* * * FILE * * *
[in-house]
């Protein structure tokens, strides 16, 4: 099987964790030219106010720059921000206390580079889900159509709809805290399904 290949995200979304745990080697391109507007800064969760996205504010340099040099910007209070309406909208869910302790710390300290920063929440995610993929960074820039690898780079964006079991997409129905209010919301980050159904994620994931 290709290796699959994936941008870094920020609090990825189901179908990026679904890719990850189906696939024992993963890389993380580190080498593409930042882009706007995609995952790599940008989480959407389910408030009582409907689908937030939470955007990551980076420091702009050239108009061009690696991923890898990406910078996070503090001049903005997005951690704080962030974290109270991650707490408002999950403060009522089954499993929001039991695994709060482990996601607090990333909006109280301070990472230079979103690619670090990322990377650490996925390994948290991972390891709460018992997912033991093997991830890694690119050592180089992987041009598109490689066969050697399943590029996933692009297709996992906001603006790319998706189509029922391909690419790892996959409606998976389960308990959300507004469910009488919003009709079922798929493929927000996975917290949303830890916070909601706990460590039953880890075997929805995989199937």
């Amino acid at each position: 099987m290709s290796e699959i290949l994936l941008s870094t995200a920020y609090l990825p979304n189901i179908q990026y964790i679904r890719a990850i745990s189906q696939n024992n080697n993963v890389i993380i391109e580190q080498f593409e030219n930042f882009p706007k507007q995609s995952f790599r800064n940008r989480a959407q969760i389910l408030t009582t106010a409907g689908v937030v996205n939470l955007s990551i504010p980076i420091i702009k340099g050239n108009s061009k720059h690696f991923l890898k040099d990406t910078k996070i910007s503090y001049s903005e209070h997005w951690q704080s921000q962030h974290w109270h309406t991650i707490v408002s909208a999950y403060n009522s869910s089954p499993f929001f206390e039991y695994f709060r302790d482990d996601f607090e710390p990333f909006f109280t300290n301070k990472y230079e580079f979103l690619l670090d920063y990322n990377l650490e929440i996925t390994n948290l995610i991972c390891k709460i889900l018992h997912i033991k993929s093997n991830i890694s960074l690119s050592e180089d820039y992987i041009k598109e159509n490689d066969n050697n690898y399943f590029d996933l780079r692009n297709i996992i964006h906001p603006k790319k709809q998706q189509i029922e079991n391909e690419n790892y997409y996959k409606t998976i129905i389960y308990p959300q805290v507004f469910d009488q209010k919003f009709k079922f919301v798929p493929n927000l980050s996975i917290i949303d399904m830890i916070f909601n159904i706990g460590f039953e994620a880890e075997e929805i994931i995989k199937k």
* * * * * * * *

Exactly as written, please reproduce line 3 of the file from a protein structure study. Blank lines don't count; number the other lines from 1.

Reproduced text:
């Amino acid at each position: 099987m290709s290796e699959i290949l994936l941008s870094t995200a920020y609090l990825p979304n189901i179908q990026y964790i679904r890719a990850i745990s189906q696939n024992n080697n993963v890389i993380i391109e580190q080498f593409e030219n930042f882009p706007k507007q995609s995952f790599r800064n940008r989480a959407q969760i389910l408030t009582t106010a409907g689908v937030v996205n939470l955007s990551i504010p980076i420091i702009k340099g050239n108009s061009k720059h690696f991923l890898k040099d990406t910078k996070i910007s503090y001049s903005e209070h997005w951690q704080s921000q962030h974290w109270h309406t991650i707490v408002s909208a999950y403060n009522s869910s089954p499993f929001f206390e039991y695994f709060r302790d482990d996601f607090e710390p990333f909006f109280t300290n301070k990472y230079e580079f979103l690619l670090d920063y990322n990377l650490e929440i996925t390994n948290l995610i991972c390891k709460i889900l018992h997912i033991k993929s093997n991830i890694s960074l690119s050592e180089d820039y992987i041009k598109e159509n490689d066969n050697n690898y399943f590029d996933l780079r692009n297709i996992i964006h906001p603006k790319k709809q998706q189509i029922e079991n391909e690419n790892y997409y996959k409606t998976i129905i389960y308990p959300q805290v507004f469910d009488q209010k919003f009709k079922f919301v798929p493929n927000l980050s996975i917290i949303d399904m830890i916070f909601n159904i706990g460590f039953e994620a880890e075997e929805i994931i995989k199937k």